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If I was married by a priest in CA but never got a license or filed paperwork with the County Clerk am I legally married?

Riverside, CA |

Many years ago, my boyfriend and I read a section of the CA law that allowed people living together to get married without a blood test and, we thought, without a license. Since we were living together and were poor students, we went this route. A priest married us without a license when we showed him a copy of the law and later sent us a letter telling us which page of the church documents our marriage was recorded on. Neither he nor we filed any paperwork with the county or the state, nor did we ever obtain a license. Now that we want to go our separate ways, we wonder if we need to get divorced or if, in the eyes of the law, we were never married in the first place.

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Attorney answers 1


You were probably never legally married. Marriage is not only a spiritual, but a legal relationship. If the ceremony took place in California, the State of California has jurisidction over the legal aspects of the marriage. California requires that every couple obtain a license and pay a fee. After the ceremony the license is to be signed by the party officiating the wedding, and the signed certificate must be returned to the State. Unless all of these things are done, you do not have a legal marriage. To double check, go to the County Recorder's office of the county you were married in. Ask for your marriage certificate.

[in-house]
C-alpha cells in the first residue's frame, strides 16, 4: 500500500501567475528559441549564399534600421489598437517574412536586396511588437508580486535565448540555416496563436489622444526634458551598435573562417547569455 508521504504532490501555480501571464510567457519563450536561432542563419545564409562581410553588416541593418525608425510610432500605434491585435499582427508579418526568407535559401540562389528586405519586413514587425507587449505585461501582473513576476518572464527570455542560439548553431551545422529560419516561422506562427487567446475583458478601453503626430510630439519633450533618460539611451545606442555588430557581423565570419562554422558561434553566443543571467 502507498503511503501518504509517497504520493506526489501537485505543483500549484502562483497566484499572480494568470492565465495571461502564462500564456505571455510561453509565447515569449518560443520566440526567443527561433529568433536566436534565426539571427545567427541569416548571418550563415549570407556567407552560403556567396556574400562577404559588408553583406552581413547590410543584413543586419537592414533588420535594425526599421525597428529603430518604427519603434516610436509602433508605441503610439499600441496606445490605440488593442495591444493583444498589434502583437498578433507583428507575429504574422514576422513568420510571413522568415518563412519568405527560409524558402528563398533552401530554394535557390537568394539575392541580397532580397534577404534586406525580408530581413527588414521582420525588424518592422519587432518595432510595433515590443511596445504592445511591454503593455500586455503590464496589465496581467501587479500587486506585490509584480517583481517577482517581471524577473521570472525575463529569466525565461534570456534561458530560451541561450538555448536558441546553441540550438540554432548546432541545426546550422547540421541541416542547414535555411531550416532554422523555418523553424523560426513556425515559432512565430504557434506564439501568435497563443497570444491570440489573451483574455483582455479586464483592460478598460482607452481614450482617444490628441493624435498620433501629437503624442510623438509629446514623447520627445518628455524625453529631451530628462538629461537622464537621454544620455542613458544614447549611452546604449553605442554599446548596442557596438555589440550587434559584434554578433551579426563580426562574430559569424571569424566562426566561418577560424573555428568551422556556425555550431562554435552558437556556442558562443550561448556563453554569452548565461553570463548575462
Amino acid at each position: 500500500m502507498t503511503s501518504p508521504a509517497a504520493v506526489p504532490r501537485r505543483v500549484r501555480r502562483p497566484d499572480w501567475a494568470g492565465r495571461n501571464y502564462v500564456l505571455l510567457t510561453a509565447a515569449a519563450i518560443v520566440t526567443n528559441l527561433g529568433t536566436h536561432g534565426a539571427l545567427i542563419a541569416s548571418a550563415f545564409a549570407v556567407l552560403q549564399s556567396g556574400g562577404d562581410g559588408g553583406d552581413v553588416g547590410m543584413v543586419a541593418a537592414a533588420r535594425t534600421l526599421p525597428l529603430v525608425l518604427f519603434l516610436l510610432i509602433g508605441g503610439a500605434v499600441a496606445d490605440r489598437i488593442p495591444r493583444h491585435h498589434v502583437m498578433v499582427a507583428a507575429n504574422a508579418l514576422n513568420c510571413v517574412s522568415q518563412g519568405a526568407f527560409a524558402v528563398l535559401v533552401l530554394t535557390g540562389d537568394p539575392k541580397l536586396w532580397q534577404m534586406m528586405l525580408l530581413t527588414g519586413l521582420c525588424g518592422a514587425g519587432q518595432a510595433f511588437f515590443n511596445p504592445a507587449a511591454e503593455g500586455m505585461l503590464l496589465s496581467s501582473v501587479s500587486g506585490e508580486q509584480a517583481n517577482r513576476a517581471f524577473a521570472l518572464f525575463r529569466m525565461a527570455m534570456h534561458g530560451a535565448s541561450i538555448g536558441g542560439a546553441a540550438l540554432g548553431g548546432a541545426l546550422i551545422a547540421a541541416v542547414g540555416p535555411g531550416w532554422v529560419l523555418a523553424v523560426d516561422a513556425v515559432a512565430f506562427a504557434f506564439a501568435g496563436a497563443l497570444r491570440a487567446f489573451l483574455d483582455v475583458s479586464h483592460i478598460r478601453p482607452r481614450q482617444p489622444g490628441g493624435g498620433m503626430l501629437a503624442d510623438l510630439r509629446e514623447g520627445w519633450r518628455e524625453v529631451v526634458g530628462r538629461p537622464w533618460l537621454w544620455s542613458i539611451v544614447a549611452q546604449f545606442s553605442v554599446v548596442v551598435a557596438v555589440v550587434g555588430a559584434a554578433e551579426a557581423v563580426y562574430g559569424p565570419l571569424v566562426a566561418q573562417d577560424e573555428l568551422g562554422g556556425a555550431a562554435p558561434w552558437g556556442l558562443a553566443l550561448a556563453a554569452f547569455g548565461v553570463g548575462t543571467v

Other matters you should be concerned with is the manner in which you filed taxes, the title to real estate and how your joint credit reports will effect each other. Taxes and credit reporting are out of my area of expertise. I know that the real estate can be easily divided, but I urge you to see an attorney about all these matters.

DISCLAIMER: I am licensed to practice law in the state of California. Therefore if your case in not in California, the information contained herein may not apply. This answer is provided as a public service and as a general response to a general question, it is not meant, and should not be relied upon as specific legal advice, nor does it create an attorney-client relationship.

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